Mexico City: 1884. ,354pp. Quarto. Original red leather, gilt and elaborately embossed with the eagle of Mexico on the front cover and initials on the rear; gilt endpapers, edges stained red, white, and green. Light wear and soiling to spine, corners rubbed. Internally clean. Very good plus. Item #1573
The 1884 "Edicion Oficial" of the Postal Code of Mexico, in an elaborate presentation binding stamped with the seal of Mexico on the front cover and the owner's initials on the back. The work opens by noting that the mail in Mexico is "un servicio publico federal, instituido para efectuar la transmision de la correspondencia y de los demas objetos a que se refiere este Codigo...". It goes on to expound on fees, what can and cannot be mailed in the post, and other legal details, and to discuss the Union Postal Universal of which Mexico (along with numerous other countries) is a part. There are also several sample forms and an index at the back of the volume.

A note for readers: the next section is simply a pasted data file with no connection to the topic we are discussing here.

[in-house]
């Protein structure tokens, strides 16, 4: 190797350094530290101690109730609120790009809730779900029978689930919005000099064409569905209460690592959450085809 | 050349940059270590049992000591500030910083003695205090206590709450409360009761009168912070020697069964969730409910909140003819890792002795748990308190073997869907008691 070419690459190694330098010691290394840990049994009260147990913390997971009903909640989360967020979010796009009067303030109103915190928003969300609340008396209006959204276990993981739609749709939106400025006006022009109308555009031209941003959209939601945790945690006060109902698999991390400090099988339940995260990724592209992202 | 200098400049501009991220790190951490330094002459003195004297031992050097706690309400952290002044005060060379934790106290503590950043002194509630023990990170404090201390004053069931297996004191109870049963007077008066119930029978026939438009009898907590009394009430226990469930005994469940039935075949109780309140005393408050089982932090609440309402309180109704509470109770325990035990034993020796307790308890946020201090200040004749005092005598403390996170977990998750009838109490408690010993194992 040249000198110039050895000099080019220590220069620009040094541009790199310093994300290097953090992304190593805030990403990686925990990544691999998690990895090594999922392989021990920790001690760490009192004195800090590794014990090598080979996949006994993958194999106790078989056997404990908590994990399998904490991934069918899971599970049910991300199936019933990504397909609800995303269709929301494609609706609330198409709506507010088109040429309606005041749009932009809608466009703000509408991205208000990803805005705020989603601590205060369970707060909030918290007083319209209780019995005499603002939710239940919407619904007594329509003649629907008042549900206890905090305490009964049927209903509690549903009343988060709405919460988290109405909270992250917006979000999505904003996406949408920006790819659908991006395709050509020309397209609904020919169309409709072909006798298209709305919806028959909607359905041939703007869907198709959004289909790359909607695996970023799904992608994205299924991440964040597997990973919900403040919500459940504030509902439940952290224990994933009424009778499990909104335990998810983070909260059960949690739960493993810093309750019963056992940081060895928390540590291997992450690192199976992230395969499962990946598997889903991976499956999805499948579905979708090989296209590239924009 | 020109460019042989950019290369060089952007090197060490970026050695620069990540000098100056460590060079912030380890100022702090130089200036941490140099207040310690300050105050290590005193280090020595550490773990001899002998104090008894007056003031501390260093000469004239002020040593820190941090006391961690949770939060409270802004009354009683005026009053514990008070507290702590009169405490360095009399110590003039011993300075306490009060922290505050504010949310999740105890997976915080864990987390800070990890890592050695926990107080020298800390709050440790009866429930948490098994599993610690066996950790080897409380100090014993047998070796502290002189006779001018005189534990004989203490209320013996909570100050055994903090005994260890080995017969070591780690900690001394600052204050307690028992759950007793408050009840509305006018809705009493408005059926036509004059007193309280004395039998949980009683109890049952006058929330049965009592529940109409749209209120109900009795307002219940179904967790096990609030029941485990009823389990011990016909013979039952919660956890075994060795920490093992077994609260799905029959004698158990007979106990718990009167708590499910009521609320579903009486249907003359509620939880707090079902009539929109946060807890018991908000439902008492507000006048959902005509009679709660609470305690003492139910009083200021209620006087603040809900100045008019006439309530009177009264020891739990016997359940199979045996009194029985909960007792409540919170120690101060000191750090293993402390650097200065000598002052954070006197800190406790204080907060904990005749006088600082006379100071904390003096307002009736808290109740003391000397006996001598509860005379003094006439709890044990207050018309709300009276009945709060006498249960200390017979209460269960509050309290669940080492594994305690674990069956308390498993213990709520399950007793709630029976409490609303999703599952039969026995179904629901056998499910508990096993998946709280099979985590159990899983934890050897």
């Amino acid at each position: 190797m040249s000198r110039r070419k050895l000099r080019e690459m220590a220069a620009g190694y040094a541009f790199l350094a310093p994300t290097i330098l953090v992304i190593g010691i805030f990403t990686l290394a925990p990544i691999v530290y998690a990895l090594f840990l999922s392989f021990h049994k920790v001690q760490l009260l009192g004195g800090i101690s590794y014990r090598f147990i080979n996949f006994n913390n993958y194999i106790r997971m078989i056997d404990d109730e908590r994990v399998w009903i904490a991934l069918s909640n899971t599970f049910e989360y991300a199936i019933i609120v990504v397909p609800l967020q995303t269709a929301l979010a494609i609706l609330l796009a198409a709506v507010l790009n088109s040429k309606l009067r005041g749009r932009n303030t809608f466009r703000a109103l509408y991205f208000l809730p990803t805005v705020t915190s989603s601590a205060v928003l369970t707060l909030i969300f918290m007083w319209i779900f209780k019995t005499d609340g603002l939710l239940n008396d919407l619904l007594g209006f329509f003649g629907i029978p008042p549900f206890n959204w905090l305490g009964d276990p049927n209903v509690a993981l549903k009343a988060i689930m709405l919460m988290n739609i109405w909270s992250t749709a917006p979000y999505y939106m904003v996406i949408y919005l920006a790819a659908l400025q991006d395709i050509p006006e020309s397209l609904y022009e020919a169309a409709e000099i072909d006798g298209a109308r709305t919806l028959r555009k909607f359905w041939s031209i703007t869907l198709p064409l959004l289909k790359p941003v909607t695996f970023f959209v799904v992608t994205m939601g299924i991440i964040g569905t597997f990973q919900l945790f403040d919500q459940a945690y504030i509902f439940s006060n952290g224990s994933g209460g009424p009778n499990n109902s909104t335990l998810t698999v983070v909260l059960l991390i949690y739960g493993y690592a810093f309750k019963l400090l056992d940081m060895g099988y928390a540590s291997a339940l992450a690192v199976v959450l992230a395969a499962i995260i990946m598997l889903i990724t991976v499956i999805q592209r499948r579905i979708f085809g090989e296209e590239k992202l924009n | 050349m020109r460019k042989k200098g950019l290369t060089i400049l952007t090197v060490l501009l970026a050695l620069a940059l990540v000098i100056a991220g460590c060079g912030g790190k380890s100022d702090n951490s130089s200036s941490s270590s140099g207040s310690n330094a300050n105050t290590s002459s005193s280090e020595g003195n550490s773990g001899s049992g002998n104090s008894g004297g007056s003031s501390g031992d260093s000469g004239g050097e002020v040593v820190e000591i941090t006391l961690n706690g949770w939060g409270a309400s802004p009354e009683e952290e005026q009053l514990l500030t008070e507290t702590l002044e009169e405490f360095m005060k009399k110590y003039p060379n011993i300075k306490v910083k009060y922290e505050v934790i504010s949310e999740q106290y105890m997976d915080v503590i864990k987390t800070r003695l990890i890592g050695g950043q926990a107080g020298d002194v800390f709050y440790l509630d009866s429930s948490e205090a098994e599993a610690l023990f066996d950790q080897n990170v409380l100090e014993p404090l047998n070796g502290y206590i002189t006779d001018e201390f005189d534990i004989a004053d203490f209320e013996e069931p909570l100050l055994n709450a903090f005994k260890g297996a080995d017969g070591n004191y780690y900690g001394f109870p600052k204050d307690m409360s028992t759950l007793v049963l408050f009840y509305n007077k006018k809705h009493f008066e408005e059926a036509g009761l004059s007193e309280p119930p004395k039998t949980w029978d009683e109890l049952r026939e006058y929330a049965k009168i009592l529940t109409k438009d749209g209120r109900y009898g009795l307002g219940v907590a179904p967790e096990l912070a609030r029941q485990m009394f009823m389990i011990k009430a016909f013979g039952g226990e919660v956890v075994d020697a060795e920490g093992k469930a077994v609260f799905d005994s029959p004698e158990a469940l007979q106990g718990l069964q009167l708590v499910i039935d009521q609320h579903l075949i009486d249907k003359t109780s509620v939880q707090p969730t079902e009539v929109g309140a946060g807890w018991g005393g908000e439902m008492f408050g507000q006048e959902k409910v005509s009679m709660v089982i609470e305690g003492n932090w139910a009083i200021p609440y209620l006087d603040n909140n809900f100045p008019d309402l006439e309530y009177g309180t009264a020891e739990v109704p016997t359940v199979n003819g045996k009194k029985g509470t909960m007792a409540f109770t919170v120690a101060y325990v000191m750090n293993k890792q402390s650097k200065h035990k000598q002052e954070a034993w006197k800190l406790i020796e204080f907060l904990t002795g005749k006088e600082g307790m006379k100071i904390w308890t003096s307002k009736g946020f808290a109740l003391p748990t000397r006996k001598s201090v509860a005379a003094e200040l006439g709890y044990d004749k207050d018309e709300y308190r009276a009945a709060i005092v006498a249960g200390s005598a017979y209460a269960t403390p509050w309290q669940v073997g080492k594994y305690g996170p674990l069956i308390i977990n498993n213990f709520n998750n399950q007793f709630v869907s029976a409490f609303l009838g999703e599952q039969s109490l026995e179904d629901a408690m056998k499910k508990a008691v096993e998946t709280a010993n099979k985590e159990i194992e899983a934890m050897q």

The initials on the rear cover of the volume are "IM," possibly Ignacio Mariscal, a Mexican politician and diplomat. Mariscal (1829-1910) was a lawyer who served as the Mexican Envoy to the United States from 1869 to 1877, and served multiple terms as the Secretary of Foreign Affairs, from 1871-1872, then 1880-1883, and 1885-1910. As a prominent and high-ranking government official, he would certainly have been entitled to such an elaborately bound copy of the Codigo Postal. We locate a handful of copies of this work in OCLC, though the binding surely makes it a unique object and of particular interest.